ICE! and Christmas at Jellystone

In September and October of 2016 we stayed at three different Jellystone campgrounds. We spent nearly two weeks at Jellystone west of Chicago, one week at Jellystone south of Memphis, and parked our fiver at Jellystone of Kansas City when we flew to Alaska.

The location in Chicago was outstanding and certainly raised the bar for RV parks that consider themself “family friendly.” Memphis’ Jellystone (actually located in Mississippi) didn’t have much going on to speak of, and they made no effort to make up for it, despite the closed-up inflatables section that had hours but never opened and the playground that was a clear hazard because the slide kept falling off, but it was a decent stay — far better than if we would have stayed in Memphis. We didn’t get much chance to enjoy Kansas City’s location, but what we experienced in the little time before we left for and after we returned from Alaska was excellent, and we would stay there if ever in the area again.

Fast forward to now.

We’ve spent a few Christmases camping, but we prefer to spend time with family, if and when able to. Out of the blue, however, Mama’s parents decided to go to Biloxi for the holidays, and we do usually spend Christmas with them, if any family. That suddenly presented to us an opportunity to go camping the last week of December.

However, our usually preferences — James Island County Park in South Carolina and Disney’s Fort Wilderness in Orando — were understandably booked.

No problem! That meant looking for a new location!

We’d heard there’s a Jellystone in northern Florida, so Mama called to inquire about a site and was surprised to learn they were nearly empty for the holidays because, according to the young lady on the phone, the office closes for Christmas and the staff is reduced.

Perfect! We weren’t really looking for anything to do, just someplace to camp, to get away from it all and the stress of getting the house ready for listing.

She booked it then and there.

The day before checking in to Jellystone we decided to treat the boys to ICE! at Gaylord Palms in Orlando. Mama and Papa have been to two before — once at Gaylord Palms and once at Gaylord Opryland in Nashville — but this would be the first for the boys.

If you’ve never been and have the opportunity to go one year, go! Especially if you can score a deal on Groupon, like we did. It’s a unique experience, and every year there’s a different theme. This year the display had to do with countries around the world. It was beautiful, fun, and — of course — cold!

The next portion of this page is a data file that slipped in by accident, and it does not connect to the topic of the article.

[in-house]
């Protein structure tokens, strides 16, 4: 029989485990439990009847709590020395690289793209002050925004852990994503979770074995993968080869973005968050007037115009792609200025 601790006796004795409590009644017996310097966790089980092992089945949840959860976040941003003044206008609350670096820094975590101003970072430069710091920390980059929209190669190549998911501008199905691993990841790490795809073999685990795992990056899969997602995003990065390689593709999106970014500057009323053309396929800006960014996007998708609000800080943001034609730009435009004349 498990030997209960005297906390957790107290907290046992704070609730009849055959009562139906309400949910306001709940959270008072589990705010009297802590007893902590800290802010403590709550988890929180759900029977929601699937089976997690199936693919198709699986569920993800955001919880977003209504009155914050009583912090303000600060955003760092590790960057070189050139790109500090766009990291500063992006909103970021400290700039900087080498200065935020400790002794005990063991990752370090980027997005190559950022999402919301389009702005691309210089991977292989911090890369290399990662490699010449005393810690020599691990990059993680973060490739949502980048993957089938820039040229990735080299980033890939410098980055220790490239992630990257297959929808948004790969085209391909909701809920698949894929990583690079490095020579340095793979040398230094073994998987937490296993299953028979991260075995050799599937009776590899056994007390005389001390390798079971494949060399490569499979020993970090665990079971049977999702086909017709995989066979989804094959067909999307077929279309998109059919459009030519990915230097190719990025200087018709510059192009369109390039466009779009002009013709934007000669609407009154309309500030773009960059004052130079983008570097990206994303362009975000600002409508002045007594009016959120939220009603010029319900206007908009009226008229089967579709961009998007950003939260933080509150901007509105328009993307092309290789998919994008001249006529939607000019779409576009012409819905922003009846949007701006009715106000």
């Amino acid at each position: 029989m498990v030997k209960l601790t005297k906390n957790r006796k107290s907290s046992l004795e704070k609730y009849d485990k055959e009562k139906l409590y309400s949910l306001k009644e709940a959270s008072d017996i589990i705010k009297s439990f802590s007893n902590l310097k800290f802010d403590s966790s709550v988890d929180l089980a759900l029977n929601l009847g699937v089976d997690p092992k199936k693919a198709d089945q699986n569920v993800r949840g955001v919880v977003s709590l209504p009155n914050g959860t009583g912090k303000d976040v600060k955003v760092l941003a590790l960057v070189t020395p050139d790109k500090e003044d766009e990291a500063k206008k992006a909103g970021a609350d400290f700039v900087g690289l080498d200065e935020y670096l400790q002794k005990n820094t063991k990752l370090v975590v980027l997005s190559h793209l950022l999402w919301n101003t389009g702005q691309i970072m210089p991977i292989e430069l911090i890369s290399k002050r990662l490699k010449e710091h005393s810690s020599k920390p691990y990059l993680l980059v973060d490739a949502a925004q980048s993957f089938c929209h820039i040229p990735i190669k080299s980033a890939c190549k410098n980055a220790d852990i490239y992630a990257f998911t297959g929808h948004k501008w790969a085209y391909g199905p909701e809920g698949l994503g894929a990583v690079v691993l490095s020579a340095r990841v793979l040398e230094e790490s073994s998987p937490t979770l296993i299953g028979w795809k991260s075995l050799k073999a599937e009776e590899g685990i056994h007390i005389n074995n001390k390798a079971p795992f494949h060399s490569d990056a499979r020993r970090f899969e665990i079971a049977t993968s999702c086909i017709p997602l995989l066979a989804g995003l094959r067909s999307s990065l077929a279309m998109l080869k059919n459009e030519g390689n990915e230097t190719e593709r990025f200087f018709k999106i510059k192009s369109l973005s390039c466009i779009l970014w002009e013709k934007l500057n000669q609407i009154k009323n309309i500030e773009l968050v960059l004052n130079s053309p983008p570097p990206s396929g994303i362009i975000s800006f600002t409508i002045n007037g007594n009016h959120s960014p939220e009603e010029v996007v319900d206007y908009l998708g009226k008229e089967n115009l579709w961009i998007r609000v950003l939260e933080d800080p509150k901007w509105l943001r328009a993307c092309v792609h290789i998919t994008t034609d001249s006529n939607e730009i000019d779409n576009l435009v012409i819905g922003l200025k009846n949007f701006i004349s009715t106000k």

The other times we’d attended ICE! it was just sculptures and Christmas village setup. It’d been more than a decade since we’d gone, and they sure have expanded since. Not only were the sculptures and village there, but there were also snowball-throwing games and two snow hills for tubing down.

It was a blast!

After spending much of the day there we left, found a Cracker Barrel outside of Gainesville that we could boondock at for the night, and continued to Jellystone the next morning.

And yes, it was nearly empty.

We got a beautiful site that looked out across the lake, and beyond our rig there were no other campers. We basically had an entire loop to ourselves…and it was so peaceful.

During the busier season — which doesn’t include Christmas, oddly enough — their on-site water park is open. Now, this isn’t a splash park. This is a small, full-fledged aquatic amusement center, with a large water slide, splash pad area, zero entry zone for the little ones, and a lazy river. The park is included for campers, but others can partake for a nominal admission fee.

Also at this campground were multiple playgrounds, two bounce houses, a large jumping pillow, a heated swimming pool, an arcade, golf cart rental, sports fields and courts, miniature golf course, gem mining area…and more than 10 miles of off-roading trails for dirtbikes, ATVs, and UTVs!